Pope Francis said "enough" to human trafficking on Thursday, denouncing it as a crime against humanity as police leaders and religious groups from around the world pledged to work together to combat it.
Francis addressed the final session of a two-day Vatican-sponsored international conference on human trafficking attended by top law enforcement officials, politicians and representatives of religions.
"Human trafficking is an open wound on the body of contemporary society, a scourge upon the body of Christ. It is a crime against humanity," he said. Departing from his prepared text, he said there were many "people of good will who want to shout 'enough'" to human trafficking.
Participants included British interior minister Theresa May, Interpol Secretary-General Ronald Noble, London Metropolitan Police chief Sir Bernard Hogan-Howe, and anti-trafficking activists from around the world, many of them nuns.
According to a report last October by the Walk Free Foundation charity, nearly 30 million people live in slavery across the globe, many of them men, women and children trafficked by gangs for sex work and unskilled labor.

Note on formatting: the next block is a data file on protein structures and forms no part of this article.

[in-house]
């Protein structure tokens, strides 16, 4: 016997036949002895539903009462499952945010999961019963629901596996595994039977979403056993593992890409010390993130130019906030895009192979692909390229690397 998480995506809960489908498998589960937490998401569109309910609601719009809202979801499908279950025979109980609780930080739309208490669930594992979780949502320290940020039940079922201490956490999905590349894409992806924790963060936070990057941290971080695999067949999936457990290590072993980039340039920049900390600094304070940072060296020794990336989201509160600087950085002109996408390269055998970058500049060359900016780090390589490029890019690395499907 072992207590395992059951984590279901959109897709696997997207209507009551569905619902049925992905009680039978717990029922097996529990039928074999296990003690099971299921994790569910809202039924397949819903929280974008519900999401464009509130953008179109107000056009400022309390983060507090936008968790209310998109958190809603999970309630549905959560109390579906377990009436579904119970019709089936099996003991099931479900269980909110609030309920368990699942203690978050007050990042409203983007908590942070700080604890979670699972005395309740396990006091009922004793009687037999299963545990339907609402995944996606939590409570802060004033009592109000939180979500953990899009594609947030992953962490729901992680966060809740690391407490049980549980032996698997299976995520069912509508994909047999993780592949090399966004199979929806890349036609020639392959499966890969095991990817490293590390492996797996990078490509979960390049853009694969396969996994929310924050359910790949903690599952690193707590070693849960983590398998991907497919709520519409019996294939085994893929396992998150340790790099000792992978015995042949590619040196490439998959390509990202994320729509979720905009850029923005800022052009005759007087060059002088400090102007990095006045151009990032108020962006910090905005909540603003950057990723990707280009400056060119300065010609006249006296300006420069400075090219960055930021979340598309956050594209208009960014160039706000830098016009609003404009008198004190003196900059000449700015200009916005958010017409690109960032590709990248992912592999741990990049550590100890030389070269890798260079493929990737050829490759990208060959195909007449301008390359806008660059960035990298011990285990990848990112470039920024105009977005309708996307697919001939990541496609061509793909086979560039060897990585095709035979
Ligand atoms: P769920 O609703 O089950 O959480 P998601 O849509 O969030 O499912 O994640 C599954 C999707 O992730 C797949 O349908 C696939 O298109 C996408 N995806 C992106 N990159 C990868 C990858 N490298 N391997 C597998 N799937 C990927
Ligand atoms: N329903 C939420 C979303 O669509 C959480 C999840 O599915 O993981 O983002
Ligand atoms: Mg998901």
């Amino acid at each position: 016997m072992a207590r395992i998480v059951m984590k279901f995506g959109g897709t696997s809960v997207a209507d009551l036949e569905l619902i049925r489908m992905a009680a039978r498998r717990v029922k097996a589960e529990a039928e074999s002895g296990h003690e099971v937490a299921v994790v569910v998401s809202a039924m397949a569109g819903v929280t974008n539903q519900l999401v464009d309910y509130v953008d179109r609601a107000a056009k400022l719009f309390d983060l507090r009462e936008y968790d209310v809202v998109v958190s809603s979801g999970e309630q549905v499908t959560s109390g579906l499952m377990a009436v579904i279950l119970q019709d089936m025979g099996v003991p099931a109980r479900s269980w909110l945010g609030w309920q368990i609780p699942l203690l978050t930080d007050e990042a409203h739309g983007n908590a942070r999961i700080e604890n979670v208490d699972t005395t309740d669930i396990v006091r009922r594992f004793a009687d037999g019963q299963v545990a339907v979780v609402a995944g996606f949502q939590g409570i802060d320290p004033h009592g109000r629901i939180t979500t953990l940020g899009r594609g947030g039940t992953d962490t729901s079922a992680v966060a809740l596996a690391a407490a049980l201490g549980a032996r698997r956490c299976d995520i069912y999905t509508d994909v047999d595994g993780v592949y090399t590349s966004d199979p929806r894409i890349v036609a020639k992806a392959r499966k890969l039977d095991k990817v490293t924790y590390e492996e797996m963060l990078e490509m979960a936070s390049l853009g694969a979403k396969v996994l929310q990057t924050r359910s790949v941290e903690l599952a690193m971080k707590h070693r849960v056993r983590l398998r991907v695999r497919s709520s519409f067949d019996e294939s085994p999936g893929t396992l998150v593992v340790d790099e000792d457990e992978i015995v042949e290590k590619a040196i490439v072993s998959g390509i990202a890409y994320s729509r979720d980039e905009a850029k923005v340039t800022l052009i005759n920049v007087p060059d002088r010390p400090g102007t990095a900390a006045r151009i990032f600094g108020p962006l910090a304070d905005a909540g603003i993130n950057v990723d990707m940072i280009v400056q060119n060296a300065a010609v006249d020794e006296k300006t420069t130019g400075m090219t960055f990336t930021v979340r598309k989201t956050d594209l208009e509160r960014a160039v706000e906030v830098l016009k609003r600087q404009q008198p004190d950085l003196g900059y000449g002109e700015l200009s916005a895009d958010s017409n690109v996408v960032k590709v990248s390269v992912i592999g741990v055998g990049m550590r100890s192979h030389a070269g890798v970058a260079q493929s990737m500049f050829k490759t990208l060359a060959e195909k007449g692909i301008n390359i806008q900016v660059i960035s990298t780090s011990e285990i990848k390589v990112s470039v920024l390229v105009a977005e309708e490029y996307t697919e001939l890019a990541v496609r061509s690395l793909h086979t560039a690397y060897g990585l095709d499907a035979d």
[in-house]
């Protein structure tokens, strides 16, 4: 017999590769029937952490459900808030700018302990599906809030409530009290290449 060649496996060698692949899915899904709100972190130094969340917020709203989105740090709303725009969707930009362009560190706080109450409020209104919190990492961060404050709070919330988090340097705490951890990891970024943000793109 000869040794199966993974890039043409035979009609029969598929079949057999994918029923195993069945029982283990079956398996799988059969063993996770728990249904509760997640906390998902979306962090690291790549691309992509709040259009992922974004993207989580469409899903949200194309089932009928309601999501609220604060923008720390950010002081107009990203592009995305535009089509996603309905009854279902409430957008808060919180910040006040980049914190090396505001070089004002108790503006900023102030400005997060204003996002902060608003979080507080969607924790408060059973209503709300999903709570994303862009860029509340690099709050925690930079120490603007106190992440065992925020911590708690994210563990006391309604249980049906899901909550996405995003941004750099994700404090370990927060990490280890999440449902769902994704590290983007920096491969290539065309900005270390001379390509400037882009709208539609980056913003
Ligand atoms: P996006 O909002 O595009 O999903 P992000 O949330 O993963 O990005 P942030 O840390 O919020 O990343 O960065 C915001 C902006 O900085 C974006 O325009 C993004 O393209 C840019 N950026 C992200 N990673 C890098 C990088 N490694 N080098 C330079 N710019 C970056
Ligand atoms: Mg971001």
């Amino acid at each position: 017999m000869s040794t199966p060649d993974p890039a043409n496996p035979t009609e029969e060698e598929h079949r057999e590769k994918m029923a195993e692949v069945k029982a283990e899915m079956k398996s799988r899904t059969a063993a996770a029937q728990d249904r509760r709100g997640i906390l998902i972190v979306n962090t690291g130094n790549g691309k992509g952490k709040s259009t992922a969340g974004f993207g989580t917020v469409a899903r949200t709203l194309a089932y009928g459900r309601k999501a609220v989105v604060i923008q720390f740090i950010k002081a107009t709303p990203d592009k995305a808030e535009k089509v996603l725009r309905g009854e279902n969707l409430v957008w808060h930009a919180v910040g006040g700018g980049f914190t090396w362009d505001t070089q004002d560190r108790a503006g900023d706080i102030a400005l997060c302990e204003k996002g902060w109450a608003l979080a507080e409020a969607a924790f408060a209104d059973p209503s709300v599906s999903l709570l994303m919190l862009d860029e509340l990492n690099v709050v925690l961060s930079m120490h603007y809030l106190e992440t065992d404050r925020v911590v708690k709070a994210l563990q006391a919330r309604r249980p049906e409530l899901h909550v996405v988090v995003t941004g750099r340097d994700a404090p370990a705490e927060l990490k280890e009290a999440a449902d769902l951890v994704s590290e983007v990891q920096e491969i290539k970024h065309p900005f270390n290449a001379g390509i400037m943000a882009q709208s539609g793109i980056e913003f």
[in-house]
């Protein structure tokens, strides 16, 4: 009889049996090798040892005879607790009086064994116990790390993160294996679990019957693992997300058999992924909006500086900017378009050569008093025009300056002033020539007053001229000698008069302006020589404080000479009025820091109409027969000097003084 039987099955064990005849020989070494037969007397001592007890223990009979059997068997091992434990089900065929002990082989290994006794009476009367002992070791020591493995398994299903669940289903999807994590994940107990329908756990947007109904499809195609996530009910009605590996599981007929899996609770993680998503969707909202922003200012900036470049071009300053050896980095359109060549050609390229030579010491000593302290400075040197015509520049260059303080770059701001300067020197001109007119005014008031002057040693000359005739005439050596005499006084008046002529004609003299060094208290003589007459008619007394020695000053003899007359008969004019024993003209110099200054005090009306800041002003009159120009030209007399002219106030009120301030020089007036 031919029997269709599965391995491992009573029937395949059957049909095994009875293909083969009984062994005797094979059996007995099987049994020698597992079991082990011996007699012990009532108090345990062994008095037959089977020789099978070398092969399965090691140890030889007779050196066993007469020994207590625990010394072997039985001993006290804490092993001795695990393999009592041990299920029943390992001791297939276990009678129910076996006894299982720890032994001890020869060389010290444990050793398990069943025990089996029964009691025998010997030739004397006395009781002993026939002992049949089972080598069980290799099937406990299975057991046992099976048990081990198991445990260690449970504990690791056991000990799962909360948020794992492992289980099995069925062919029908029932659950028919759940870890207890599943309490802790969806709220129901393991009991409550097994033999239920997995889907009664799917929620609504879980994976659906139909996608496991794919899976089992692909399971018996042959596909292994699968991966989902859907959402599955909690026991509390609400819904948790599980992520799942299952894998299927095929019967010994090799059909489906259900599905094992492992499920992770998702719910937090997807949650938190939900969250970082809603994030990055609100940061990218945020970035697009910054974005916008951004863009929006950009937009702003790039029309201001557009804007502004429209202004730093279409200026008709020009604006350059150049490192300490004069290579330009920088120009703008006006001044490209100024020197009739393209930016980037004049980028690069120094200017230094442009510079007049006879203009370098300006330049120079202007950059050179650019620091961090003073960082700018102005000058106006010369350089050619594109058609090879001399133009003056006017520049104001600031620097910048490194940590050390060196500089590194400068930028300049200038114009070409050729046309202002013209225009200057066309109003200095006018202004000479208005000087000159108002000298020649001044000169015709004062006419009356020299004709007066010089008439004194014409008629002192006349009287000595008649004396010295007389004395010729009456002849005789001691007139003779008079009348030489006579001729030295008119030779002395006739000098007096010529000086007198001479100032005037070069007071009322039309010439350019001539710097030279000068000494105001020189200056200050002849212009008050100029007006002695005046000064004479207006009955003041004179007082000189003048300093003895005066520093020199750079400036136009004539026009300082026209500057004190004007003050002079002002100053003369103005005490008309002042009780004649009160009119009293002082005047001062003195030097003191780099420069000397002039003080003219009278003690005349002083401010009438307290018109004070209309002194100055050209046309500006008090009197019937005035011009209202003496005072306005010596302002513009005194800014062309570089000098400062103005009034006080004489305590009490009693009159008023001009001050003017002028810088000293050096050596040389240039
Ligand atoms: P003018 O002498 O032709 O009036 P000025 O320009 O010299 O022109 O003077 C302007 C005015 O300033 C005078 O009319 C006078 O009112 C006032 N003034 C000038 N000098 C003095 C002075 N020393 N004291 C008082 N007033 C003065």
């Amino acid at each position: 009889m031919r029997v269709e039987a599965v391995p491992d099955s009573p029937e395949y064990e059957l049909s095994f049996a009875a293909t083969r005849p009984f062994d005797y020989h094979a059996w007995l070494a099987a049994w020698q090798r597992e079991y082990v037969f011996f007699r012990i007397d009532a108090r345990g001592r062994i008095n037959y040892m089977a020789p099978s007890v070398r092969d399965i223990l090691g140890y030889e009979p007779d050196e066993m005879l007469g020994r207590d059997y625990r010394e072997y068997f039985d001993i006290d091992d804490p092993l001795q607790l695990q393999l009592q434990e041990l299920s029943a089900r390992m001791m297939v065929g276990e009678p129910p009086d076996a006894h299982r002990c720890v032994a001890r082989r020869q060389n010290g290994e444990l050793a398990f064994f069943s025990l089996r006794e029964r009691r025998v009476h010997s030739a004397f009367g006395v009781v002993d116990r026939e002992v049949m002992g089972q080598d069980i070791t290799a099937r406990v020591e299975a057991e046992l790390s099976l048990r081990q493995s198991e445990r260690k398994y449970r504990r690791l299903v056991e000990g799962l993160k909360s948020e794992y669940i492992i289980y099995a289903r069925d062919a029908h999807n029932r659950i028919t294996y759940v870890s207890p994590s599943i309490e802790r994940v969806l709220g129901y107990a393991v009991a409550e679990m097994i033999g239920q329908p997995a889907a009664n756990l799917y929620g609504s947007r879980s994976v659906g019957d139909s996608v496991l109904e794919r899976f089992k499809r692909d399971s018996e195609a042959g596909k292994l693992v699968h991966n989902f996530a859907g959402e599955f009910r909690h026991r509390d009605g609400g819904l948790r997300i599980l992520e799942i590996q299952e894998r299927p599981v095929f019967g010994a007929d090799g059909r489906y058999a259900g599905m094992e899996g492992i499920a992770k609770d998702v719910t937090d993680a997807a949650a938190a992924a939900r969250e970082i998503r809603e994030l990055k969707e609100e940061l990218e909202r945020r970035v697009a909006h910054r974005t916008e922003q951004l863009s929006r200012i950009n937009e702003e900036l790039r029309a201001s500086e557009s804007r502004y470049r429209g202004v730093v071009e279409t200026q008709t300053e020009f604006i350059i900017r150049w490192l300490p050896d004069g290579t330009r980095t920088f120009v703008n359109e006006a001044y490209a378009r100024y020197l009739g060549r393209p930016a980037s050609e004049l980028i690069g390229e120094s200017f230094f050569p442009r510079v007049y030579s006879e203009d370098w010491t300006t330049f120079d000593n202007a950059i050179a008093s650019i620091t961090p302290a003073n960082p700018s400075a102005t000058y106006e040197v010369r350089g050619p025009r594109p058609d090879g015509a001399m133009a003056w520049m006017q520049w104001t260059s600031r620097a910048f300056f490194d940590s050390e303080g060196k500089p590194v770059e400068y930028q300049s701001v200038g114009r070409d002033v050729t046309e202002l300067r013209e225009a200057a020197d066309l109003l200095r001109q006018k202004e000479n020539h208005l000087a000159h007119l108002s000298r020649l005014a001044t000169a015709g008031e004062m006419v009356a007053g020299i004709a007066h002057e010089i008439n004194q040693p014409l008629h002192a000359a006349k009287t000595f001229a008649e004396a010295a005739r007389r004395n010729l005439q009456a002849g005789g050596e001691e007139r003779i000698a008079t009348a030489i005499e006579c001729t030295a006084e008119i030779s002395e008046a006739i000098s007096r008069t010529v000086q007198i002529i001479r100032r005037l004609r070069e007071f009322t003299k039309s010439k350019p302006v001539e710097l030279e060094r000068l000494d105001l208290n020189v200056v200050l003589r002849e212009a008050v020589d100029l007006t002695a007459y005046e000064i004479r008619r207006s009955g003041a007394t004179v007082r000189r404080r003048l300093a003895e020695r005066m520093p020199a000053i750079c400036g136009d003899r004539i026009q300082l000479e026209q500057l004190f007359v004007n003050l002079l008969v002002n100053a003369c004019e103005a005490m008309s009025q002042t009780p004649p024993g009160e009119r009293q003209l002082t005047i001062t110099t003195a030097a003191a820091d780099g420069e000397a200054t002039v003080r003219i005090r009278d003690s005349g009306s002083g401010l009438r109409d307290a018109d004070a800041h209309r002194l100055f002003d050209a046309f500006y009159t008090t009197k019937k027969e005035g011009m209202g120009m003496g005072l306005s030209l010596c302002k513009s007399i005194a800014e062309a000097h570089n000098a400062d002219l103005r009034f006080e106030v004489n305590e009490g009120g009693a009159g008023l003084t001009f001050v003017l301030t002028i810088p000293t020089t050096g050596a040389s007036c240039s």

Hogan-Howe told reporters that the commitment between Church groups who work with victims of trafficking and police forces to cooperate is vital. "This is a pretty powerful network. We have the heads of the various police forces (and) many people who are leaders. They are committed," he said.
He said it was important for leaders like the pope to make appeals against human trafficking and brand it a crime against humanity because such denunciations can bring concrete results.
"Apart from its mere statement, it encourages governments to pass laws. By making such a declaration it encourages governments to take this to a very high priority."
Cardinal Vincent Nichols, the Archbishop of Westminster, said: "We learned that just one percent of people caught in human slavery are being rescued. The comment was made that slavery has never been as widespread in the world as it is today."
The Argentine pope has made defending the poor and vulnerable a cornerstone of his papacy, issuing numerous appeals for the protection of refugees.
Francis discussed human trafficking with U.S. President Barack Obama when he visited the Vatican last month and it was the pope's idea for the Vatican to host the international conference, now in its second year.
The pope's first trip after his election was to Lampedusa, an island halfway between Sicily and Tunisia where many victims of human trafficking end up. Francis paid tribute there to trafficking victims who had died at sea.